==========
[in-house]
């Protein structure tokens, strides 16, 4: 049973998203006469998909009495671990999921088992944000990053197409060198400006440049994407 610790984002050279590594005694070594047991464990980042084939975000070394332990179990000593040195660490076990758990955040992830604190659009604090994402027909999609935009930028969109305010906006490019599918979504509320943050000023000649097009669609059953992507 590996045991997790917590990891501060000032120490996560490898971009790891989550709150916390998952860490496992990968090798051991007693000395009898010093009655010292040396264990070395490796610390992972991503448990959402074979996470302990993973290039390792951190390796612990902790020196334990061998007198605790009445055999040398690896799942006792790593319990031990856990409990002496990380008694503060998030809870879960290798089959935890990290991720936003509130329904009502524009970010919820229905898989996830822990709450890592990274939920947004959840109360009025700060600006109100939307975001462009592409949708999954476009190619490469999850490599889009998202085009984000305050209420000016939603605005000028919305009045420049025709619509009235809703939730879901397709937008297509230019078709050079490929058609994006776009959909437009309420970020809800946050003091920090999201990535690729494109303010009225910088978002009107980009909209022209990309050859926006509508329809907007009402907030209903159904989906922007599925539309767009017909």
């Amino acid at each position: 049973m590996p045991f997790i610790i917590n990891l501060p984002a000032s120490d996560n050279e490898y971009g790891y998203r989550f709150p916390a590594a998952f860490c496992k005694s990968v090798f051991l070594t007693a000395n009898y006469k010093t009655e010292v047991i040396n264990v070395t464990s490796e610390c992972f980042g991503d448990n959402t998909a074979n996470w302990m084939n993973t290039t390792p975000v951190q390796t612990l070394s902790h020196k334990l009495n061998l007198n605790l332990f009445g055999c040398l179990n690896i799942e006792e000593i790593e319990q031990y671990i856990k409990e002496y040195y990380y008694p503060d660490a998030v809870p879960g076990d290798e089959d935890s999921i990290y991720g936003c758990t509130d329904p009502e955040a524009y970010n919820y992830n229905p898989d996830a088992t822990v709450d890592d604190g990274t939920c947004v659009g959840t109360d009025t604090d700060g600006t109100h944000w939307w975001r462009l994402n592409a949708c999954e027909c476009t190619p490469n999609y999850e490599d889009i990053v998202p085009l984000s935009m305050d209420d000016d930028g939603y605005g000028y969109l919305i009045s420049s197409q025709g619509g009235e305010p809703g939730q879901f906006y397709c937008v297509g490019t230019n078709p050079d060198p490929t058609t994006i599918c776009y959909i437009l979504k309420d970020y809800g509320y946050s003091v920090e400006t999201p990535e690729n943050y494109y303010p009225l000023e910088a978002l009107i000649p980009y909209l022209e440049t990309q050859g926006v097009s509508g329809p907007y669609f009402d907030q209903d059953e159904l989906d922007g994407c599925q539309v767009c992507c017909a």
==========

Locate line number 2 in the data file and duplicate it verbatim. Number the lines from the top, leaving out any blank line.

């Protein structure tokens, strides 16, 4: 049973998203006469998909009495671990999921088992944000990053197409060198400006440049994407 610790984002050279590594005694070594047991464990980042084939975000070394332990179990000593040195660490076990758990955040992830604190659009604090994402027909999609935009930028969109305010906006490019599918979504509320943050000023000649097009669609059953992507 590996045991997790917590990891501060000032120490996560490898971009790891989550709150916390998952860490496992990968090798051991007693000395009898010093009655010292040396264990070395490796610390992972991503448990959402074979996470302990993973290039390792951190390796612990902790020196334990061998007198605790009445055999040398690896799942006792790593319990031990856990409990002496990380008694503060998030809870879960290798089959935890990290991720936003509130329904009502524009970010919820229905898989996830822990709450890592990274939920947004959840109360009025700060600006109100939307975001462009592409949708999954476009190619490469999850490599889009998202085009984000305050209420000016939603605005000028919305009045420049025709619509009235809703939730879901397709937008297509230019078709050079490929058609994006776009959909437009309420970020809800946050003091920090999201990535690729494109303010009225910088978002009107980009909209022209990309050859926006509508329809907007009402907030209903159904989906922007599925539309767009017909």